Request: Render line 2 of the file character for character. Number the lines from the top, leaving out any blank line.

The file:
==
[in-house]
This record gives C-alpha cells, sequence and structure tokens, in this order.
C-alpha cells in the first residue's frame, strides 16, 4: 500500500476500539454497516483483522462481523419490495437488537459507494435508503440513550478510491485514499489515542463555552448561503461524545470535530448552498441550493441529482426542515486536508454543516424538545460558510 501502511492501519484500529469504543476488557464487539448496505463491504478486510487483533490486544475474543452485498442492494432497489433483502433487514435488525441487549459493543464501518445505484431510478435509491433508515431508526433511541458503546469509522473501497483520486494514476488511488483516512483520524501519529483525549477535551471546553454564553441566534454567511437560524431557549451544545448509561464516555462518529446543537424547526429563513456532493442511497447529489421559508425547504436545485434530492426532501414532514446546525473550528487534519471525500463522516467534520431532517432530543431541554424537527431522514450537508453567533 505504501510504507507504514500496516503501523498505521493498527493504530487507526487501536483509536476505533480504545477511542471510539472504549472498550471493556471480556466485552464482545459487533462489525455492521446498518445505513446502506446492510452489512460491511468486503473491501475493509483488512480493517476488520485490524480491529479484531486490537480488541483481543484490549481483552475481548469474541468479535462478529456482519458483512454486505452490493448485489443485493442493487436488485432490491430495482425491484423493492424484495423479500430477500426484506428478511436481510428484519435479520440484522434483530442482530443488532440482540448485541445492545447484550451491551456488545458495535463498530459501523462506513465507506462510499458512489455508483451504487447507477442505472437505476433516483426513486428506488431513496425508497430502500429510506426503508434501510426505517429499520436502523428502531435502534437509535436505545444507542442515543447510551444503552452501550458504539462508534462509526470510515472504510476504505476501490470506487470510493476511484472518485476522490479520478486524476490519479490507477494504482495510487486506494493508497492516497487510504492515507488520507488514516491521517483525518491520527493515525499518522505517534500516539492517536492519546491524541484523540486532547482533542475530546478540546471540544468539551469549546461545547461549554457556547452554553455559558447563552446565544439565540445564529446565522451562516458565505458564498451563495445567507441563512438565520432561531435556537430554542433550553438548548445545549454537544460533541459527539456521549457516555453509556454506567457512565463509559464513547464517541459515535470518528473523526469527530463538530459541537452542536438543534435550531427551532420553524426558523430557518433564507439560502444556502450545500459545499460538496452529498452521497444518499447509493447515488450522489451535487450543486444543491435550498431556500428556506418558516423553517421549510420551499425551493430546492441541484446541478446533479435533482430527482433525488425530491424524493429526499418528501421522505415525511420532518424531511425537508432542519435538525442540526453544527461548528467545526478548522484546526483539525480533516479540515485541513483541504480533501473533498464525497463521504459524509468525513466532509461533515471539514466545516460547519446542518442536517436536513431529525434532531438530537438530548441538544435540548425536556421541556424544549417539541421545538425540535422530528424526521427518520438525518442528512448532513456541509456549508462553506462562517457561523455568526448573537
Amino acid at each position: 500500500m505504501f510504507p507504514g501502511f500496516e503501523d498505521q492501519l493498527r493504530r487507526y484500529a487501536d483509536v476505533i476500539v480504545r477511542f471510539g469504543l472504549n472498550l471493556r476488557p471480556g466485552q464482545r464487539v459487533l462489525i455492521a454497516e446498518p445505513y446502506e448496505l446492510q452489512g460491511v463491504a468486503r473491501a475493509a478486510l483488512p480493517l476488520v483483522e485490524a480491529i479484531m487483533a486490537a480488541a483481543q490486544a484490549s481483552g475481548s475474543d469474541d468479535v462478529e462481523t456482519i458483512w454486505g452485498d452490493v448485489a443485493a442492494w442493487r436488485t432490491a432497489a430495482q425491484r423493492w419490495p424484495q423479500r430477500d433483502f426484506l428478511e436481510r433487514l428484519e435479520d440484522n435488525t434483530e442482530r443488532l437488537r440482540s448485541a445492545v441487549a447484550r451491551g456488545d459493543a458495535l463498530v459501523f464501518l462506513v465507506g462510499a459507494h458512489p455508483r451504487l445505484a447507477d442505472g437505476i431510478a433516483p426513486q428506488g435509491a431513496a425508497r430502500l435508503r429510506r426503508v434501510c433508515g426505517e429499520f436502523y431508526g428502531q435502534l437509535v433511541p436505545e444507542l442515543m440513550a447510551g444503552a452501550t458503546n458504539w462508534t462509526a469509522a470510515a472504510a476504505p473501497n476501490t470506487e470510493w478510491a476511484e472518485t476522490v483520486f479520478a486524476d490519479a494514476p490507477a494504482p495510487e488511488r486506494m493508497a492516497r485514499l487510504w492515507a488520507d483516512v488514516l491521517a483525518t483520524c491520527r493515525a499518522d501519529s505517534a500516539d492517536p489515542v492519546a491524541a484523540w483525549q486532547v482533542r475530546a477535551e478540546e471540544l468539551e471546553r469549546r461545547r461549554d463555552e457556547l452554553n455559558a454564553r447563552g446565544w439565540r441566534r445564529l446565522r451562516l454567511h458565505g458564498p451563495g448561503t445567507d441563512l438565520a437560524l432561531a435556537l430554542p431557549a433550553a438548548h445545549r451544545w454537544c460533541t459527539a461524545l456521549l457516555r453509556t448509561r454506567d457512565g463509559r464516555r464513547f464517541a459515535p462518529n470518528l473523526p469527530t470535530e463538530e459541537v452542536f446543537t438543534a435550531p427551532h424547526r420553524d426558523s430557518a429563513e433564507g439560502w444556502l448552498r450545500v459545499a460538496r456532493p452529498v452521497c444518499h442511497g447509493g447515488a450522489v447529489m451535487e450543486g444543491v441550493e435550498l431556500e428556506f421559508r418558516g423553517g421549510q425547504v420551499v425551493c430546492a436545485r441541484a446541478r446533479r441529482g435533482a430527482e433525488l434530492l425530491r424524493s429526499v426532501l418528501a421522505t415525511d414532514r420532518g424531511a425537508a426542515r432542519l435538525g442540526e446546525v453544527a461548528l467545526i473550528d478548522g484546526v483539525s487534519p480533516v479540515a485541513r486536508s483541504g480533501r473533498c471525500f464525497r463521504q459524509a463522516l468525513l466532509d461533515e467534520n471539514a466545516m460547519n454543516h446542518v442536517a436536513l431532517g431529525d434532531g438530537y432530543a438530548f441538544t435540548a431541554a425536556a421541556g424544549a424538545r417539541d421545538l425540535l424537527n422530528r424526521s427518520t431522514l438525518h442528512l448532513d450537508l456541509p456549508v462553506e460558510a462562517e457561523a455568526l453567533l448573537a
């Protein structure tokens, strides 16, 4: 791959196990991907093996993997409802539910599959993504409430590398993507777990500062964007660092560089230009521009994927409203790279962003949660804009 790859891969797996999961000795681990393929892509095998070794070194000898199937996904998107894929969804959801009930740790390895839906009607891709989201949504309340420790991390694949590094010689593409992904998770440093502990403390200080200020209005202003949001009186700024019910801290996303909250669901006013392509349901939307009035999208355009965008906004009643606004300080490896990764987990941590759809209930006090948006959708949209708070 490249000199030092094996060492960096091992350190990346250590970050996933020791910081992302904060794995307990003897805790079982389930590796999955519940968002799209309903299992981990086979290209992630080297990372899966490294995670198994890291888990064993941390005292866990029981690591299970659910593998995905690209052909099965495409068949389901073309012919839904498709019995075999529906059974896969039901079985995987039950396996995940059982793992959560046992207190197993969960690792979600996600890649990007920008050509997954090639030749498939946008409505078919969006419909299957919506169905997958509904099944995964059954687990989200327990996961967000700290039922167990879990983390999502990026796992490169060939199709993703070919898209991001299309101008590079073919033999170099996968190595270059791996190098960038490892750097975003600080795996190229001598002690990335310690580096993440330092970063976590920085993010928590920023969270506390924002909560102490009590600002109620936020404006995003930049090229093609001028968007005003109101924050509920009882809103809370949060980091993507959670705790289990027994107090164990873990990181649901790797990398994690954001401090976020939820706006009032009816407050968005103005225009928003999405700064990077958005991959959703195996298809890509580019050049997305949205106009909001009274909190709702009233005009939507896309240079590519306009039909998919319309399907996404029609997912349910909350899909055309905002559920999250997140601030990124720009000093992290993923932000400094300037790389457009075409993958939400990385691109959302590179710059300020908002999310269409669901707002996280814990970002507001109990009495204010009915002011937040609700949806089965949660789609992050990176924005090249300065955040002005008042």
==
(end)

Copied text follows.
This record gives C-alpha cells, sequence and structure tokens, in this order.